‘Scientific Purposes’ By Thomas Bernhard, translated by Kenneth J Northcott

Bernhard’s book, The Voice Imitator contains 104 very short stories, none longer than a page, most only a paragraph. I genuinely can’t remember how or when I bought this book, but it is something I regularly return to. It changed the way I thought short stories could work, and partly led the way to publishing Clare Fisher’s collection How the Light Gets In, which has a similar concentration of very short stories in it. It’s the perfect toilet book. Which I’m sure Bernhard wouldn’t mind me saying. Each story is its own little world, vignetted to the point of absurdity, and some pack whole lives in to ten sentences. ‘Scientific Purposes’ is so short there’s really no reason to write about it and in fact I think I’ve written more words in this paragraph so far than in the whole story. Thus, I will faithfully rewrite it below so you can judge its brilliance for yourself:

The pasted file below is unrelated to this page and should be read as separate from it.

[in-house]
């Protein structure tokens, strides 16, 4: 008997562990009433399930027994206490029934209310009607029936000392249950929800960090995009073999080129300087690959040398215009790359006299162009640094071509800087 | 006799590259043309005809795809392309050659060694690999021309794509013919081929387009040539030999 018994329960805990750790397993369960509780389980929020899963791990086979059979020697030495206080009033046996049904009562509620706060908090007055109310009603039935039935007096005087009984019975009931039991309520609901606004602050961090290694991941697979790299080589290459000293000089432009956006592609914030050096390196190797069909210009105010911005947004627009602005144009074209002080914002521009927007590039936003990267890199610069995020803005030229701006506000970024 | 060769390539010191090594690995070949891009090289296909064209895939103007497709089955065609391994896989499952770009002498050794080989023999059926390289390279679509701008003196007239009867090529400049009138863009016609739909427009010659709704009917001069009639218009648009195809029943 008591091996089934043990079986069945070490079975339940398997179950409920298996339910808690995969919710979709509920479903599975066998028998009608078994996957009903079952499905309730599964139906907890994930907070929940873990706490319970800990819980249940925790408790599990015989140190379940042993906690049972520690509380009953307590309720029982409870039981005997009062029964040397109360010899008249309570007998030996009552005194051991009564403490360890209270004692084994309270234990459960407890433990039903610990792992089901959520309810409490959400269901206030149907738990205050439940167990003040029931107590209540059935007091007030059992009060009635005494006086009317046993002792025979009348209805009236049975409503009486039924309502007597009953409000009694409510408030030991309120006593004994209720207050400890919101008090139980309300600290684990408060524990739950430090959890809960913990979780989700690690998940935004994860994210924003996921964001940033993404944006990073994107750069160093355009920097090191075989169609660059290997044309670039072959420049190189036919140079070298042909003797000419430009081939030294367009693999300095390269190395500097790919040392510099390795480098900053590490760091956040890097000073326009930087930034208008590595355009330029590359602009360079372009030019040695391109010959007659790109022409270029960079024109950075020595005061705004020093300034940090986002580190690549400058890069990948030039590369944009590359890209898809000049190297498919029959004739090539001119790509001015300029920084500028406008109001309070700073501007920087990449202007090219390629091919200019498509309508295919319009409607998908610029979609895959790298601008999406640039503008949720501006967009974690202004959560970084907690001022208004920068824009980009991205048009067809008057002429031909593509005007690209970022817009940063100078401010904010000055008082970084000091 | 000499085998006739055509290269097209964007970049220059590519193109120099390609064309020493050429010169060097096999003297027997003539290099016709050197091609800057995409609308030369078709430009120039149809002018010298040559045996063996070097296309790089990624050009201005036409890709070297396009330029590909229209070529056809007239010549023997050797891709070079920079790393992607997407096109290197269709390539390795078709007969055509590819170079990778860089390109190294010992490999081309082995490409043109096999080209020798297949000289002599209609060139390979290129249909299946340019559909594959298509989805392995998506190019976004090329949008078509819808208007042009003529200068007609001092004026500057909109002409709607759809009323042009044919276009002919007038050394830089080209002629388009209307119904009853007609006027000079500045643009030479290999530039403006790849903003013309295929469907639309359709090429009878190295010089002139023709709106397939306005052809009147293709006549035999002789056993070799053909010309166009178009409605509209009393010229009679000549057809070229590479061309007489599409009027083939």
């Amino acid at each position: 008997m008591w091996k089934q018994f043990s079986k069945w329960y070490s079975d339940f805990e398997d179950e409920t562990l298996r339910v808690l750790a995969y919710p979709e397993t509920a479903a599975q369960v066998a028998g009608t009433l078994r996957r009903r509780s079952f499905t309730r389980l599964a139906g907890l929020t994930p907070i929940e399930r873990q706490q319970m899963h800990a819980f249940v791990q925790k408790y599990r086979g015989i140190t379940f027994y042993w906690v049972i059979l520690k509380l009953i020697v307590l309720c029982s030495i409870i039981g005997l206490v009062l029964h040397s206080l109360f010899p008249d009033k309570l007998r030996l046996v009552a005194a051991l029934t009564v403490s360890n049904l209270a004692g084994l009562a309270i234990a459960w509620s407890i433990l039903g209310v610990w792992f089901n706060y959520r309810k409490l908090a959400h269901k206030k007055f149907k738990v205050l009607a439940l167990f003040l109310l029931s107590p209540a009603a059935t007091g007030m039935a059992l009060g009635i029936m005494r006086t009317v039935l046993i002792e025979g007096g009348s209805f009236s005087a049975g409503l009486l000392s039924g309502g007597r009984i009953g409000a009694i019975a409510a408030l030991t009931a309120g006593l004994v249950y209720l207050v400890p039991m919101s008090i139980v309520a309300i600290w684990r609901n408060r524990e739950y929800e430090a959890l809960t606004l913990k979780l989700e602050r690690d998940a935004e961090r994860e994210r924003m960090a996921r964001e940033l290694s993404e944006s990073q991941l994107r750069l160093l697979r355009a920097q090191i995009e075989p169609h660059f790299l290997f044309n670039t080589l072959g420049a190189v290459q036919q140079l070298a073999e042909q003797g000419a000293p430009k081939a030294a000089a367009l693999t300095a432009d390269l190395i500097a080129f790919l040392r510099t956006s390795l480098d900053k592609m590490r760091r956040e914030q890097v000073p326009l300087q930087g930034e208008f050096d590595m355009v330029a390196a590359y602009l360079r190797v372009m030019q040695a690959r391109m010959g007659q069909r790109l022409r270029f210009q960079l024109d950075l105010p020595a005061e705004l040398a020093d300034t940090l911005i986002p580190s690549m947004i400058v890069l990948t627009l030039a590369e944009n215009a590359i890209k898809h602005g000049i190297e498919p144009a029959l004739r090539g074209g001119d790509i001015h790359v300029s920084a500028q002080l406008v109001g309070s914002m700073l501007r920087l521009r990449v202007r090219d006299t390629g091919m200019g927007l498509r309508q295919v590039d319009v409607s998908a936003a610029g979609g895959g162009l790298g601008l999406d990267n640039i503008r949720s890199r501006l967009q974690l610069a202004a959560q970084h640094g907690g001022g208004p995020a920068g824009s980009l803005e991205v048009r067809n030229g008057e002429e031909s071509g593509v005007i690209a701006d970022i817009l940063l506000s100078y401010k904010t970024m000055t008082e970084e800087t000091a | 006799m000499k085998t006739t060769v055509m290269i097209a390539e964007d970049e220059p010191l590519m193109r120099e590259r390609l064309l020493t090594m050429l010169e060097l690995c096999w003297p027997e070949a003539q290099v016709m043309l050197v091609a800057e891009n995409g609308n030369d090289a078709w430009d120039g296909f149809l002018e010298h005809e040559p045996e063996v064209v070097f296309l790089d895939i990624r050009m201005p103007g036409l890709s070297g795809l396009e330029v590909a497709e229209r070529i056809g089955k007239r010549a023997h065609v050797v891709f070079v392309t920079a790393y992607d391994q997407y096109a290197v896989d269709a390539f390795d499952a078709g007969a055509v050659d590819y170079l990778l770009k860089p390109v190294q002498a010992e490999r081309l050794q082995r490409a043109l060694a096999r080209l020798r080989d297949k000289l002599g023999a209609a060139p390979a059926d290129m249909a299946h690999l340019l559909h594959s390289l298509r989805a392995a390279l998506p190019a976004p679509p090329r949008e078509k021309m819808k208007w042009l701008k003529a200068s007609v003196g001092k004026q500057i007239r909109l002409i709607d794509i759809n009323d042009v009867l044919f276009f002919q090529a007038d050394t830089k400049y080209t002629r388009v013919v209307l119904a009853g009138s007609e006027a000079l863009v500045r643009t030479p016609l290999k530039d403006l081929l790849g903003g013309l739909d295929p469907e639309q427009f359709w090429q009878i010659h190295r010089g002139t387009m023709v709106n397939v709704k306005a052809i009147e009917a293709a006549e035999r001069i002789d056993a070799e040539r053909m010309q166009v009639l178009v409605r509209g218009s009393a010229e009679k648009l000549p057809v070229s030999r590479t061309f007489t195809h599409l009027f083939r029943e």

A hairdresser who suddenly went mad and decapitated a duke, allegedly a member of the royal family, with a razor and who is now in the lunatic asylum in Reading – formerly the famous Reading Jail – is said to have declared himself ready to make his head available for those scientific purposes which, in his opinion, would be rewarded with the Nobel Prize within at least eight or ten years.

From The Voice Imitator, UCP 1997

‘Hotel Waldhaus’ by Thomas Bernhard, translated by Kenneth J Northcott

Taking a cue from this author, I will be brief. This three-sentence short story is all things Bernhardian – concise, cruel and funny. The reader may also enjoy Novels in Three Lines by Félix Fénéon.

From The Voice Imitator, University of Chicago Press, 1997. Originally published as Der Stimmenimitator, 1978. Online here